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   How HaloSim works 

   120° parhelion ray path. The program traces a ray until it finally emerges from the crystal or until the user defined maximum number of internal reflections is exceeded.

The ray tracing engine in HaloSim uses exact mathematical descriptions of cloud ice crystals. A crystal is defined by specifying all its faces. When starting a simulation, HaloSim reads the constants defining the planes passing through the faces and their normal vectors from individual crystal shape files.

The elevation of the sun is then used with data from files on the type of crystal orientation and axial dispersion. These data together define limits for the range of angles the crystal can make to the sun and horizon. Then the simulation starts.

To trace a ray, each angle and position is given a random value within its selected range and the ray is started on its path towards the virtual crystal. At the first face encountered the Fresnel reflection and refraction probabilities are calculated to decide the ray's fate. If it is reflected its direction is computed and it forms part of the simulation. If transmitted it is traced onwards through the crystal. Many facets could internally reflect the ray before it finally emerges again and the reflection or transmission computation is repeated each time.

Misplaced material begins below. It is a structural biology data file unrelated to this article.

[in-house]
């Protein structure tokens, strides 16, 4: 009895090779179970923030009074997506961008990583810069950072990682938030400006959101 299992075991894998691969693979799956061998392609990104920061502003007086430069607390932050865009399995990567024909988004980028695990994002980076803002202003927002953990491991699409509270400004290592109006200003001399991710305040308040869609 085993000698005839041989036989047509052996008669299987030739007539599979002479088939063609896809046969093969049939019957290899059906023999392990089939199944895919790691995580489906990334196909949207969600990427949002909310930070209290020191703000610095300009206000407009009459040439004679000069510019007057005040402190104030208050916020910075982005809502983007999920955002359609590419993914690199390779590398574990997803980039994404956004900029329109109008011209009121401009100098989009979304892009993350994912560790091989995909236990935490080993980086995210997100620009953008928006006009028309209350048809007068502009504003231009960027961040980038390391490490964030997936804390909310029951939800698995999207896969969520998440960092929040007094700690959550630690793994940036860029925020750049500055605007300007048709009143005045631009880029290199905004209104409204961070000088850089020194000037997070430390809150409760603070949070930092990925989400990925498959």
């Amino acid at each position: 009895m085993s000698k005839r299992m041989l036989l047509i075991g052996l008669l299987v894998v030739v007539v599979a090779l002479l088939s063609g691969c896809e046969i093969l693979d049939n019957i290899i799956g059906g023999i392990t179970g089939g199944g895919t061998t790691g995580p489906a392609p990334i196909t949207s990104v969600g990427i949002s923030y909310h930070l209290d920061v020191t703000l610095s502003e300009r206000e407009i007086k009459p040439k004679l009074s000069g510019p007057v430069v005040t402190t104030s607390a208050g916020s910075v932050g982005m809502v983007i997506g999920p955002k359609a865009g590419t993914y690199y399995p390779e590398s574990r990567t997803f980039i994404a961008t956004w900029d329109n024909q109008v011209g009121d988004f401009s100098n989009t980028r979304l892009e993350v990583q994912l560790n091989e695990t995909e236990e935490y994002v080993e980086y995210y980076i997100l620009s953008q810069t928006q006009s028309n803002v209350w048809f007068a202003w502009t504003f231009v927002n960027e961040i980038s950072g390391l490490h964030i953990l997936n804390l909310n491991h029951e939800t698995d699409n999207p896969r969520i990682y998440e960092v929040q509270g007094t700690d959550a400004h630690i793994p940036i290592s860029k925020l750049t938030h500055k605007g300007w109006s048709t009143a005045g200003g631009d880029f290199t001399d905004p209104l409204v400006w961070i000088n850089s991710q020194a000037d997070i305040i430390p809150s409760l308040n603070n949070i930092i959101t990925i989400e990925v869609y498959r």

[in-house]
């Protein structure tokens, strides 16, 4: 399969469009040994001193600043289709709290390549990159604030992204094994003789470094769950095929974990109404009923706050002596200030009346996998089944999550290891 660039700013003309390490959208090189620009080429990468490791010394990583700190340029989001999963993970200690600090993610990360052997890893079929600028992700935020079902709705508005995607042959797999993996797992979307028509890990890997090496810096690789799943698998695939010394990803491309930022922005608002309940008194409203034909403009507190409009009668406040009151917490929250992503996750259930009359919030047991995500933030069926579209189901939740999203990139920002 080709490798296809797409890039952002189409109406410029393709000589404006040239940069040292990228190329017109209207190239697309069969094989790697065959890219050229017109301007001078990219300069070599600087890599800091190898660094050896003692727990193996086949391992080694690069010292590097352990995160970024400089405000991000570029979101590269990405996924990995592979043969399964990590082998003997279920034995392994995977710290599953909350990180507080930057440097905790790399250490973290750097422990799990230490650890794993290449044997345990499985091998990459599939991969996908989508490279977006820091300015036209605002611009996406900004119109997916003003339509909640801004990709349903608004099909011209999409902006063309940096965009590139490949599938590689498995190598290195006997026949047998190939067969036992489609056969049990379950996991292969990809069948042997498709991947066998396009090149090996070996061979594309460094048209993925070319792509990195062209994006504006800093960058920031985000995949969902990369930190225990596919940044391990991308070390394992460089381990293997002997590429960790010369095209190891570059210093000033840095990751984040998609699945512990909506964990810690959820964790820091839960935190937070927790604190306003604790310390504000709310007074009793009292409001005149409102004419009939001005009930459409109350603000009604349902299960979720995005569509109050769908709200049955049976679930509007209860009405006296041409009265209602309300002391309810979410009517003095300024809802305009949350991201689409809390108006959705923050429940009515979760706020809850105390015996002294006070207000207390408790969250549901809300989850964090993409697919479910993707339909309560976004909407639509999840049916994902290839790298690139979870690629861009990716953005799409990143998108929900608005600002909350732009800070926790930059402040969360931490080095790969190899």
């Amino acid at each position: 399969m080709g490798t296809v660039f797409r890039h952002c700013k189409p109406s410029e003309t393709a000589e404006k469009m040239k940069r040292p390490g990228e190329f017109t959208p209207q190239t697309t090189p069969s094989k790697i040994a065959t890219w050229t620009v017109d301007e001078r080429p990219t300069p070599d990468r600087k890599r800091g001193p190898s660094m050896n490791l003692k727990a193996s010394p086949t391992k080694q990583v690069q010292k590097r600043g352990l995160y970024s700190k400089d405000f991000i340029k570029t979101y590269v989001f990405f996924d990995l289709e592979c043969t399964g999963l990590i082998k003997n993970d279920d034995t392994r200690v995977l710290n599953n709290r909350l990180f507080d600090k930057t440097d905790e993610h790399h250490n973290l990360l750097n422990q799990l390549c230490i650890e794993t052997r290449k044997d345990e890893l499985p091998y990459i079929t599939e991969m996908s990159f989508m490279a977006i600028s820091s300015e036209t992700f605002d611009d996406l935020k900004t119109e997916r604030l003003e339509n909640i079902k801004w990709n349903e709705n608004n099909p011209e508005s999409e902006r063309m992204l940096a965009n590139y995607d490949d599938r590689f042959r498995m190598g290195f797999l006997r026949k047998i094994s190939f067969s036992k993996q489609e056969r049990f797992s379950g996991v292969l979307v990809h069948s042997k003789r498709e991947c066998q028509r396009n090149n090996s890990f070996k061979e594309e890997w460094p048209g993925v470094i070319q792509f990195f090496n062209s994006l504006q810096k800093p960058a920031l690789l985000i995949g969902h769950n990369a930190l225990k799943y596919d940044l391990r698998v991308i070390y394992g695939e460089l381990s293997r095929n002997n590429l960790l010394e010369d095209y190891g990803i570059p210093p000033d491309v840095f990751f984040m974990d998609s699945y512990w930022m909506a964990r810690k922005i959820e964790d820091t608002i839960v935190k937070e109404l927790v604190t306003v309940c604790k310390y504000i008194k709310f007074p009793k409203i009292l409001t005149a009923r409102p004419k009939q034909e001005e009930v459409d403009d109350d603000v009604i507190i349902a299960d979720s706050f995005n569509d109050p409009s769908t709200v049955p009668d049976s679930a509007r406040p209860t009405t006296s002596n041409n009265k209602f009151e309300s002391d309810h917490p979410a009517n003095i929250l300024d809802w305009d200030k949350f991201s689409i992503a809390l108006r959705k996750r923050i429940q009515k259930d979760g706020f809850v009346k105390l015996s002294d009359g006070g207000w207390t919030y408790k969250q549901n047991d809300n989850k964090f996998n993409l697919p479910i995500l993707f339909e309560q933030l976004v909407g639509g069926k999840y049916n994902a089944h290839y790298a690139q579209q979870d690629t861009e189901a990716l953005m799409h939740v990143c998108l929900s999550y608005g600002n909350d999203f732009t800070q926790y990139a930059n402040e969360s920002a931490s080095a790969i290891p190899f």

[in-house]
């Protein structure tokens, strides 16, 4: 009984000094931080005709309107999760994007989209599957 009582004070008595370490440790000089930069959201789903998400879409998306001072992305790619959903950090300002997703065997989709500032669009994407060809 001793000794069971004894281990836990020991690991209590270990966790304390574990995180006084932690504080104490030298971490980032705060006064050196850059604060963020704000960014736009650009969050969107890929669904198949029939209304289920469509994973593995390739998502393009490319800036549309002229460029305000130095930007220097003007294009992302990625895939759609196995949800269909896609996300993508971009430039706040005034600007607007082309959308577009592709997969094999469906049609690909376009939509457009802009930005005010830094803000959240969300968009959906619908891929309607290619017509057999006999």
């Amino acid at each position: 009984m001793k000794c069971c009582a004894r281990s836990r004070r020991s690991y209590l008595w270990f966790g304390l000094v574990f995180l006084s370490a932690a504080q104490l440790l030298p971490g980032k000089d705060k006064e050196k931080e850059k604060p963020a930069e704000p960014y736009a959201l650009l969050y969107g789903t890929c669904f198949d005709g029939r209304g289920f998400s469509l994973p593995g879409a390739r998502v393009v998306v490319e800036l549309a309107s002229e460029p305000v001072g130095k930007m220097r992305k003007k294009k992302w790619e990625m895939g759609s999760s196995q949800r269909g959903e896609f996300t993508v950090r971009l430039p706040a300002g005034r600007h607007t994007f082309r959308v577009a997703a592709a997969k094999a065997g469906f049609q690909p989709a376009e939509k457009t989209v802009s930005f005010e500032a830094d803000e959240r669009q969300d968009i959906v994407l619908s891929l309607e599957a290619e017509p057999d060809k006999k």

When the ray leaves the crystal its direction is computed and it contributes to one pixel of the simulation. The number of rays that reach a pixel determines the local halo brightness. The ray tracing is repeated for up to several million rays to produce the simulation. The process is called a Monte-Carlo calculation after the proceedings in its casino.

Ray filters, when activated, test the interaction of each ray with each crystal face against user defined selection criteria. Only rays meeting all the criteria contribute to the simulation. When the ray tracing tool is used, the history of each ray is stored as it is traced and a summary of all the faces where it was reflected or refracted is displayed.

The ray tracing method is based on that described by Walter Tape ("Atmospheric Halos", Antarctic Research Series, Vol. 64, American Geophysical Union, Washington, 1994) which enlarges the earlier work of Tränkle and Greenler.

Validation: we have validated HaloSim's predictions against real halo displays and other simulations, primarily those of Walter Tape.